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Riboswitch structure in the ligand‐free state

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Molecular investigations of riboswitches bound to small‐molecule effectors have produced a wealth of information on how these molecules achieve high affinity and specificity for a target ligand. X‐ray crystal structures have been determined for the ligand‐free state for representatives of the preQ1‐I, S‐adenosylmethionine I, lysine, and glycine aptamer classes. These structures in conjunction with complimentary techniques, such as in‐line probing, NMR spectroscopy, Förster resonance energy transfer, small‐angle scattering, and computational simulations, have demonstrated that riboswitches adopt multiple conformations in the absence of ligand. Despite a number of investigations that support ligand‐dependent folding, mounting evidence suggests that free‐state riboswitches interact with their effectors in the sub‐populations of largely prefolded states as embodied by the principle of conformational selection, which has been documented extensively for protein‐mediated ligand interactions. Fundamental riboswitch investigations of the bound and free states have advanced our understanding of RNA folding, ligand recognition, and how these factors culminate in communication between an aptamer and its expression platform. An understanding of these topics is essential to comprehend riboswitch gene regulation at the molecular level, which has already provided a basis to understand the mechanism of action of natural antimicrobials. WIREs RNA 2012, 3:369–384. doi: 10.1002/wrna.114.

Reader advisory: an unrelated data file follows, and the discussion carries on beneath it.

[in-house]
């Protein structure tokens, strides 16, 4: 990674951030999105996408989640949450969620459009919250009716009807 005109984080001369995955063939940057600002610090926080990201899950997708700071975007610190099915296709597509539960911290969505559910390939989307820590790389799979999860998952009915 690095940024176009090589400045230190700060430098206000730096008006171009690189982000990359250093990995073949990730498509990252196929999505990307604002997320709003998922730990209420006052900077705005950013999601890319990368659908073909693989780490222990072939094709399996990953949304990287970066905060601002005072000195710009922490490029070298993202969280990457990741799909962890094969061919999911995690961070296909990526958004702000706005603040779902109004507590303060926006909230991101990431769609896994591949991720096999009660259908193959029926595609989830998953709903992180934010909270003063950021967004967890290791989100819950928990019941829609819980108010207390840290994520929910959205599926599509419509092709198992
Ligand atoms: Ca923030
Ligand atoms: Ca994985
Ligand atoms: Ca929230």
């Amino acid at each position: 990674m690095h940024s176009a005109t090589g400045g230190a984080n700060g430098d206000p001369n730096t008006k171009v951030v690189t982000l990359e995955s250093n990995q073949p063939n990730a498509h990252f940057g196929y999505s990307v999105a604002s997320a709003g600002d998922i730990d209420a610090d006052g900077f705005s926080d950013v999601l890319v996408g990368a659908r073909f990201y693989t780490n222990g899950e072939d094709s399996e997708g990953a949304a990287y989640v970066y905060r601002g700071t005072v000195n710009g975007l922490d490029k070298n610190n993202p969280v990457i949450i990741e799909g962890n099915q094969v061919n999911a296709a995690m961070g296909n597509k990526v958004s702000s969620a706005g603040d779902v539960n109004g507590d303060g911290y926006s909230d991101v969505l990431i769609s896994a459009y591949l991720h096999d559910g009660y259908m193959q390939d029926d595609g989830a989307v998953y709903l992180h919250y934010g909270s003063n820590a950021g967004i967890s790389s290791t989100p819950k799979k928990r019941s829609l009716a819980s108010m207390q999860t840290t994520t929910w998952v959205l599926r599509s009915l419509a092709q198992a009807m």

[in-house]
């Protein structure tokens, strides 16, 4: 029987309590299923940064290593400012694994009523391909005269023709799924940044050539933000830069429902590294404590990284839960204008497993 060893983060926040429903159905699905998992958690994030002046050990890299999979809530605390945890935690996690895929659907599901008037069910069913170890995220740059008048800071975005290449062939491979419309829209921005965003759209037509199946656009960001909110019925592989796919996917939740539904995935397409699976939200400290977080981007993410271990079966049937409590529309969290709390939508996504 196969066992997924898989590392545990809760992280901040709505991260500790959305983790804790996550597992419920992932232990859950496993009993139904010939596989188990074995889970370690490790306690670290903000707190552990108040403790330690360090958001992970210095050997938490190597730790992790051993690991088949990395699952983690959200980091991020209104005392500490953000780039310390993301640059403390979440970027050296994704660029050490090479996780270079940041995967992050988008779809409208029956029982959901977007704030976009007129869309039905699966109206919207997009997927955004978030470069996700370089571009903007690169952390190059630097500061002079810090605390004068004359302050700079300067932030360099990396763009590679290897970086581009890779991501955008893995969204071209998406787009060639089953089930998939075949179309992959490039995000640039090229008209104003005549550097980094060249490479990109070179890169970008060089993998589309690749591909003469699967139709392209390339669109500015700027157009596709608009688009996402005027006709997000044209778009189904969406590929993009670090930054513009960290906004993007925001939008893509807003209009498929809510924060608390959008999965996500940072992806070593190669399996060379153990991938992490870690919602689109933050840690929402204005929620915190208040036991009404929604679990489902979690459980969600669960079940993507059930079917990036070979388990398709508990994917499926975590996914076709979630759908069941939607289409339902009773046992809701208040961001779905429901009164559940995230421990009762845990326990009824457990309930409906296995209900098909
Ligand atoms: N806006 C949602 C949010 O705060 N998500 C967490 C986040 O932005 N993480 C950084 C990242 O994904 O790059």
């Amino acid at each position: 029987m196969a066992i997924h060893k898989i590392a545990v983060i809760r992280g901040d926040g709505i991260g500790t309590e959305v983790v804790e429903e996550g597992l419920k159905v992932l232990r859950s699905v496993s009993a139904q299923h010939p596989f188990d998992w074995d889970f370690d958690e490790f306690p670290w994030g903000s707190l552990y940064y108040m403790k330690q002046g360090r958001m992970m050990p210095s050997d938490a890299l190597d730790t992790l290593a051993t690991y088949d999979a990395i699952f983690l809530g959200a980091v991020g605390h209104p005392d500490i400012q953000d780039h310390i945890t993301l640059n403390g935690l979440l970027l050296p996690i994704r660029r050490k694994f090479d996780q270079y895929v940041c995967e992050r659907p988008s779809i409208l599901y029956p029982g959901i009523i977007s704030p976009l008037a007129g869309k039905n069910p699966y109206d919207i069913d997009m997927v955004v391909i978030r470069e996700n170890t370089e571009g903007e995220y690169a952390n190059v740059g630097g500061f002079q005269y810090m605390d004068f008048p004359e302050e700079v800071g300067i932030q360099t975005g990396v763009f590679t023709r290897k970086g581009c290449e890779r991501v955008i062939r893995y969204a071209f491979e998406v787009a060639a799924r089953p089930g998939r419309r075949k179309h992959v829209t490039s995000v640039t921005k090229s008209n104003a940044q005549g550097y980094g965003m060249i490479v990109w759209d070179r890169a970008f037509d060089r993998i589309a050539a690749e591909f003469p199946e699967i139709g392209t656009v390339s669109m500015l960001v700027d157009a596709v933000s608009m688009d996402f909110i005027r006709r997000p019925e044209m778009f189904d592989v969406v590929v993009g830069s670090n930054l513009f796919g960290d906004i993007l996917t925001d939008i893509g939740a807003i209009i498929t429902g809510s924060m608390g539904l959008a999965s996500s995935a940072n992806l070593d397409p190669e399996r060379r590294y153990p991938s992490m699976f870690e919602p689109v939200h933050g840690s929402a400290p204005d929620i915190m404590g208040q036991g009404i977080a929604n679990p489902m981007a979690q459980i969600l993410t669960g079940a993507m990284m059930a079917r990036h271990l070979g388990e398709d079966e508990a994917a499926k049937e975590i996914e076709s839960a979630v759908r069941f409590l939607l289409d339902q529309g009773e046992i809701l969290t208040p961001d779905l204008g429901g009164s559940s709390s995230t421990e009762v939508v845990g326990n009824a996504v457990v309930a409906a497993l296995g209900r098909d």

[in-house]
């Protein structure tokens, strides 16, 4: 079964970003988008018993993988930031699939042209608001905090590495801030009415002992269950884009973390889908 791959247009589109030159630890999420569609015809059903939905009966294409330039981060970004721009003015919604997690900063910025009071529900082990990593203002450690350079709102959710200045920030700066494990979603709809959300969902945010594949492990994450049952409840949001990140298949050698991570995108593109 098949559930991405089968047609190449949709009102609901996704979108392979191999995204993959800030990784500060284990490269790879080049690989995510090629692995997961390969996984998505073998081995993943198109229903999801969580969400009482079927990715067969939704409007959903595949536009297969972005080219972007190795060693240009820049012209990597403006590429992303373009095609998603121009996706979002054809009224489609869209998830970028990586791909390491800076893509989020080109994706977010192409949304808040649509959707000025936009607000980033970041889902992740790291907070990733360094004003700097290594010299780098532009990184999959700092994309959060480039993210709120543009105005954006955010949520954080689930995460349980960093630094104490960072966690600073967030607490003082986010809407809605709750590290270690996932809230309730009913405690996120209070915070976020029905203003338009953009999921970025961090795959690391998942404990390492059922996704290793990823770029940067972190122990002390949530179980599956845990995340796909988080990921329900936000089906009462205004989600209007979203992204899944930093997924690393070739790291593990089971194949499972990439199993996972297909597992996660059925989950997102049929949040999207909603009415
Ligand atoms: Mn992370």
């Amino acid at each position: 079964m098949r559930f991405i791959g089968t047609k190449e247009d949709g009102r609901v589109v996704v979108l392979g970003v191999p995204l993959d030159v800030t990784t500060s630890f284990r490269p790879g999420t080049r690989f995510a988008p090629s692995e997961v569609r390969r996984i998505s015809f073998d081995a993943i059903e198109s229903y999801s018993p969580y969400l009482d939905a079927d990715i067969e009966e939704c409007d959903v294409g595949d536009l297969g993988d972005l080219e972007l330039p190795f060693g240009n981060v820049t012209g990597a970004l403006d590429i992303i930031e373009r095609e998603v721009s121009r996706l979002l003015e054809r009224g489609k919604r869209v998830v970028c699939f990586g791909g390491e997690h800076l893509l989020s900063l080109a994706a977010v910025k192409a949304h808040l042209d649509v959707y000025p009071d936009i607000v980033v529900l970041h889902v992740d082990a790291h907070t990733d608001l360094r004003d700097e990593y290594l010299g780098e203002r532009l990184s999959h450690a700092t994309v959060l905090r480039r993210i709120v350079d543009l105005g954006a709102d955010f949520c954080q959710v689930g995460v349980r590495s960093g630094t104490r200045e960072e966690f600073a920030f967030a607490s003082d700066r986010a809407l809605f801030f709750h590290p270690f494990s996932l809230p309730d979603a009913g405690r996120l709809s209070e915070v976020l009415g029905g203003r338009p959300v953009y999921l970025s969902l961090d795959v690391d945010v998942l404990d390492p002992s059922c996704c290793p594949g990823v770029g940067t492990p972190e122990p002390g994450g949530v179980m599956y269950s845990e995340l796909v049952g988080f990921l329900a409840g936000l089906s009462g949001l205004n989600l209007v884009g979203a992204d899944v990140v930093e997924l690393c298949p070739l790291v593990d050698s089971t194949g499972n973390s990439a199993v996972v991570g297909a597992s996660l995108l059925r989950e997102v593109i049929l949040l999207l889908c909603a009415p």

Figure 1.